Tuesday, January 26, 2016

God in Ikea and ancient astronauts

God Is RedStarted Vine Deloria Jr's "God is Red".  When I was going to write this post yesterday I was planning to speak to my initial prejudices about this book and my expectation that it would be a kind of hippie, loose analysis out of step with modern reality.  I found myself wrong as the first few chapters that set out a very effective overview of the history of the American Indian Movement and the greater political context as well as a good chapter examining the fundamental difference between religions which are time based (historically focused) and Indian ideas of sacredness (the equivalent) which are space based and timeless.  He provides some good examples of how this all played out through the colonial process and the text is interesting and easy to read.  Not what I was expecting. 

Then he starts to expand in this idea that if religion is based on time, then events in holy books had to occur if the timeline was to stand.  So he asks what could we find to support these events and why upon this support being put forward did these groups not embrace this evidence?  This  evidence gets into some sketchy science and history stuff and leads to the possibility of ancient astronauts from another galaxy interfering in human events or perhaps even creating humans.  This brought me back to my original prejudice.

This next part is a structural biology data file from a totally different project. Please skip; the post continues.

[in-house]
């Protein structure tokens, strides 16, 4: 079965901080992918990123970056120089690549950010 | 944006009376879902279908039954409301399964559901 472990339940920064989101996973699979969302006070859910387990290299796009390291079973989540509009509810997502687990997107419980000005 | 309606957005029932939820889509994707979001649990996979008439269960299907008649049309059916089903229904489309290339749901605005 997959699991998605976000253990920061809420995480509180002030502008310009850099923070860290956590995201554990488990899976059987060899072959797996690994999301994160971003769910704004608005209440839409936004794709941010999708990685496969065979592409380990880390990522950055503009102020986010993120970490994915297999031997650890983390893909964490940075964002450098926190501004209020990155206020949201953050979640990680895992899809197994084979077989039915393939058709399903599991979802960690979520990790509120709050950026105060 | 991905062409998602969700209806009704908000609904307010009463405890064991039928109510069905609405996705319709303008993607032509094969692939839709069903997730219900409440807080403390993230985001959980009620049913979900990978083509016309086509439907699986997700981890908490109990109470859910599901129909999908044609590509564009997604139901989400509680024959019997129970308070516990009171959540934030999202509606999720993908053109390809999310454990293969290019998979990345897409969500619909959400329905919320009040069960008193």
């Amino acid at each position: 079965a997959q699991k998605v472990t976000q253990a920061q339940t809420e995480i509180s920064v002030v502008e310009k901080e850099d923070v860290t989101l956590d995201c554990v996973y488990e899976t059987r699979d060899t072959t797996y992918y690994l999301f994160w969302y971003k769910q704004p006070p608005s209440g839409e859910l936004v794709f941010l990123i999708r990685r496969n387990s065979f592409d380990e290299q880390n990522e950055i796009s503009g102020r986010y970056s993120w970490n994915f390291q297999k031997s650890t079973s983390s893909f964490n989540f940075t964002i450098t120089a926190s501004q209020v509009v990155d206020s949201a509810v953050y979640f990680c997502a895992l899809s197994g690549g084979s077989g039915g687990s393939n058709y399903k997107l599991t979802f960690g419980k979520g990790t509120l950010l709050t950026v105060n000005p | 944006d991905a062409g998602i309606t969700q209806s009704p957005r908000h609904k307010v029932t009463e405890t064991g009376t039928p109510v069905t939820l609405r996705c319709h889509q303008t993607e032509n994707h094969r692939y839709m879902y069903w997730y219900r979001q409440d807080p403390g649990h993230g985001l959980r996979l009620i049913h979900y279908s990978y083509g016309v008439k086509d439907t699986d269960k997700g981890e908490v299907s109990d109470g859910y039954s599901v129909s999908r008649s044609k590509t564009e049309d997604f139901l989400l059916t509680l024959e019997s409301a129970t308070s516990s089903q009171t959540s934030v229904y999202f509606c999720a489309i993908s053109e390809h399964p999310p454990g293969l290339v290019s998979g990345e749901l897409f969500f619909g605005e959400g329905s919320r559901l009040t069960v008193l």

I am half way through this book and I don't regret reading it, but I am a little uncomfortable.  Is this the point of these sections?  To push us out of the comfort zone, to play with the idea that if it all stories, what is another story to add to the mix?  Why not astronauts?  Who am I to judge another person's/religions' story?  I am not really sure where he is going with this analysis and it is making these sections hard to read. 

It is timely I guess, as Runa asked at the Ikea, (where one has all one's  deep religions conversations) if I believe in god.  This book provided a good articulation of the idea of believing in something mysterious and not me and part of the all.  I could relate to this.  My first question for Runa was what do you mean by god?  I still think old white guy worrying about who puts what body part in whom. She didn't seem sure, just asking.  Maybe Ikea is her sacred space.  Do you keep reading in situations like this or let the book go?

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